Business Impact Model®:  How Training Drives Impact



Figure 5:  Business Impact Model®

For example, if you work for a large retail organization and one of the biggest training investments you manage is in-store training for safety and loss prevention, your biggest impact issues will be targeting and marketing. Can you get all the right people to take the courses?  So in your case, the framework would point you toward measuring “adoption.”  Adoption measures would tell you who is supposed to take the training and help you understand who is and is not trained, why they are not trained, and what motivational, marketing, or management issues are necessary to drive high adoption.  Such a measure, while simple, can be profoundly important in certain programs.

Bringing it Together:  The Impact Measurement Framework®



Figure 5:  Business Impact Measurement Framework®

The green boxes are the measurements which monitor, track, and evaluate these phases into the impact model.  Together you can see the power of the whole measurement framework.  You can decide which elements of your training process or impact you believe need the most attention and put in place a measurement program to monitor and evaluate these elements.

As you start to think through these measurement areas (in green above) you will see that they fall into two categories:  those indicators (KPI’s) which can be used to indicate your alignment and impact, and those evaluative measures which actually try to directly evaluate effectiveness.  We strongly urge you to focus in both areas.  Training managers often spend too much time on training evaluation and not enough time on key performance indicators.  The latter are measures which you can use to help you make operational decisions – they, in essence, make sure that you are “keeping the lights turned on” through your training programs.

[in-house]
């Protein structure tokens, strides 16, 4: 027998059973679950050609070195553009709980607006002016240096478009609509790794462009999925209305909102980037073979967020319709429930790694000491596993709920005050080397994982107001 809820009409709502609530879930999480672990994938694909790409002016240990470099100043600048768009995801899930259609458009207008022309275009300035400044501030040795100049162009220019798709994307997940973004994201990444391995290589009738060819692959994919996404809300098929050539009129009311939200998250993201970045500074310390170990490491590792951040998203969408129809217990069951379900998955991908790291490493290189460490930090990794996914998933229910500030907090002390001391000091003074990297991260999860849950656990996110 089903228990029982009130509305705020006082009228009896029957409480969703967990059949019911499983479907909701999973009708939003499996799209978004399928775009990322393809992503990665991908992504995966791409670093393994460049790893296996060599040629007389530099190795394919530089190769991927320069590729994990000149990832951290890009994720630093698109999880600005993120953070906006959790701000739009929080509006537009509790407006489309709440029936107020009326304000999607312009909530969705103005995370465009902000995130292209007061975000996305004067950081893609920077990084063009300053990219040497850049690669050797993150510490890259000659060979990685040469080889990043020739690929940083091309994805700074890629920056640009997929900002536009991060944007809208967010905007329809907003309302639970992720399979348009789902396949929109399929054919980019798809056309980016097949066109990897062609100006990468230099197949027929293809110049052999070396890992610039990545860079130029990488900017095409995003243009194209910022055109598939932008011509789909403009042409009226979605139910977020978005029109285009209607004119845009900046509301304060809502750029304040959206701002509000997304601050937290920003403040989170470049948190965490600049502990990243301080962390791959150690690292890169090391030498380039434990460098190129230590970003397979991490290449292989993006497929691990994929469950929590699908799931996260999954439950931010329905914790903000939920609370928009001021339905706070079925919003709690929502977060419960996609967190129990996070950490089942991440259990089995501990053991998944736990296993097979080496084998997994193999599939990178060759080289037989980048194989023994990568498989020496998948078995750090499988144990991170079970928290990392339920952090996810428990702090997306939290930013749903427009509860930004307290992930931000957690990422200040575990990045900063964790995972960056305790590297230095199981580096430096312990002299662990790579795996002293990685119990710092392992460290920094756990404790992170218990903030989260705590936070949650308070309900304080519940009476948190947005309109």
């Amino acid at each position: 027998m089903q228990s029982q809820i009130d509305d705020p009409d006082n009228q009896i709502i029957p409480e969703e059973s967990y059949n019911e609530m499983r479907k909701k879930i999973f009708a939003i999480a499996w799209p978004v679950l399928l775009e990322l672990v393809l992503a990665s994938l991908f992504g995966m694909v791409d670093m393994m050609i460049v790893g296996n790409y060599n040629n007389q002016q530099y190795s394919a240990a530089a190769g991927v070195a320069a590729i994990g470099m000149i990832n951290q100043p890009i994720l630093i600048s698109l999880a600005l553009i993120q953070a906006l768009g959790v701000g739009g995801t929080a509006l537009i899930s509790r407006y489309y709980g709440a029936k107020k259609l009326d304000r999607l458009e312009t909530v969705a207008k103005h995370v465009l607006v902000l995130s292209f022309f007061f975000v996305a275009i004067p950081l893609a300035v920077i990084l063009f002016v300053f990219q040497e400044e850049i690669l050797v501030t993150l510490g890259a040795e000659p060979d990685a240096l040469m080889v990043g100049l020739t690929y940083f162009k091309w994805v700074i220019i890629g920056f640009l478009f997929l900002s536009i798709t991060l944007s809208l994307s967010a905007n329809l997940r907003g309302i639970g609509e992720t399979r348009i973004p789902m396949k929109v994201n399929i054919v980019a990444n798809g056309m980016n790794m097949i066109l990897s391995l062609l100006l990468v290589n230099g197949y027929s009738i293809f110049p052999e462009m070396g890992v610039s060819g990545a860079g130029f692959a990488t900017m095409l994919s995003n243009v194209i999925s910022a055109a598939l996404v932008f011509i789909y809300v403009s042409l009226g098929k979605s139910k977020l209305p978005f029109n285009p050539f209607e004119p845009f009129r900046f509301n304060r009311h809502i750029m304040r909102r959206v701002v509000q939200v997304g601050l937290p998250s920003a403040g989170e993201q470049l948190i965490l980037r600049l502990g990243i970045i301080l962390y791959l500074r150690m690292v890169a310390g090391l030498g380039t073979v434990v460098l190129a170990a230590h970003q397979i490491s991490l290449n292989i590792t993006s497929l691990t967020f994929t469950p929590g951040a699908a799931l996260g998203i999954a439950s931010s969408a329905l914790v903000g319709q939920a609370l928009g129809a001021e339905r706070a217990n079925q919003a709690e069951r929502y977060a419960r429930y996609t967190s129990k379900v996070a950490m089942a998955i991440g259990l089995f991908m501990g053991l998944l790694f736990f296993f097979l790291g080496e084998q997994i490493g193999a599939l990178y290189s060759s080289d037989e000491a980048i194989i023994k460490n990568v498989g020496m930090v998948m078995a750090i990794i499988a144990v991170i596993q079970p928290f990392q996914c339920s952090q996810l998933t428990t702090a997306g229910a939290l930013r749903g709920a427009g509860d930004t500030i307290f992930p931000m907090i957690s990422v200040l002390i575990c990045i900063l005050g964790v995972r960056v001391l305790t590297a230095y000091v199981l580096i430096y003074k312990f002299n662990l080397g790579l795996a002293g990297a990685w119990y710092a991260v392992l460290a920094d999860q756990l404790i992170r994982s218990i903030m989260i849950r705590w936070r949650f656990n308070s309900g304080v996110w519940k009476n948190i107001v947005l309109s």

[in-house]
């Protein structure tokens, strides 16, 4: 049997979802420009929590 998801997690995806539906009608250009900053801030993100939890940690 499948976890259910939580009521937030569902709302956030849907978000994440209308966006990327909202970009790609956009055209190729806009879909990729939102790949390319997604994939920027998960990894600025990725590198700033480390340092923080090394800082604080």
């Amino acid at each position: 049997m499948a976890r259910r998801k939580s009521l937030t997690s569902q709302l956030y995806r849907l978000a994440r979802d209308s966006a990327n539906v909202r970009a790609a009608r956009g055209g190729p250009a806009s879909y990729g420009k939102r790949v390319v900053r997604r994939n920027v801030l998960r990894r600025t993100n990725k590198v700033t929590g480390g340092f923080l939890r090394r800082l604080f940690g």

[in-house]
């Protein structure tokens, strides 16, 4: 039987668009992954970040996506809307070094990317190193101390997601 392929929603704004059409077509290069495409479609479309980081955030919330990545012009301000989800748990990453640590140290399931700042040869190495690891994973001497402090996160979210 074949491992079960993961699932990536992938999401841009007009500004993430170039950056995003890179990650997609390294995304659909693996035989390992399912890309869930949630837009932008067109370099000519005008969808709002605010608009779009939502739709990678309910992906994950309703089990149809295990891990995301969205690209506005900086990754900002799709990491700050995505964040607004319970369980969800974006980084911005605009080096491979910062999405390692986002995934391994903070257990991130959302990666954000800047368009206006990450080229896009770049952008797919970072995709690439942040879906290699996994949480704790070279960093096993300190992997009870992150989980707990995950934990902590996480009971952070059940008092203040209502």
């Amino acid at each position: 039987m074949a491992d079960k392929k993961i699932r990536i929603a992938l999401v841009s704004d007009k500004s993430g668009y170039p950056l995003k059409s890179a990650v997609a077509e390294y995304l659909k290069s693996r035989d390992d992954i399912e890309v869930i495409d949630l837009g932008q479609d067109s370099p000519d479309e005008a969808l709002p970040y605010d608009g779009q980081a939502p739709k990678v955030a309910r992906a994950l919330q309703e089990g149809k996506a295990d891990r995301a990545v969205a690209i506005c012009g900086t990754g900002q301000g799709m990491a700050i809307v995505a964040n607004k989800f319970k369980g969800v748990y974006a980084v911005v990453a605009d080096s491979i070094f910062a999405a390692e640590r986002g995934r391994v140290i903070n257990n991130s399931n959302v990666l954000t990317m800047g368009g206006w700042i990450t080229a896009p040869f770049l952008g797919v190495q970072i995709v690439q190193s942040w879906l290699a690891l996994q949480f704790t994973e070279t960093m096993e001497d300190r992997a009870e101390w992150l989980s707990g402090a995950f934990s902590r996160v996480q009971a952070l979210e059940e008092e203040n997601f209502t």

Figure 6:  Business Impact Measurement Framework Areas by Type

Summary:  Measurement is a Journey

Measurement of training is a journey, not a destination.  And it is a critical one:  with organizations spending 1-4% of their total payroll on training, it is important to know that these dollars are being well spent.  Our High Impact Learning Organization research showed that training organizations with an integrated planning and measurement process are up to 15-23% more effective and efficient than those without such a process.

Don’t be afraid to start small.  Focus on measurement as a process not a project.  As your business changes and your processes mature, your measurement processes will evolve.  We hope that this article and our underlying research will help you make measurement an easier, more business-focused, and more valuable process than ever before.  We look forward to hearing from you with feedback, comments, and examples of your measurement challenges and successes.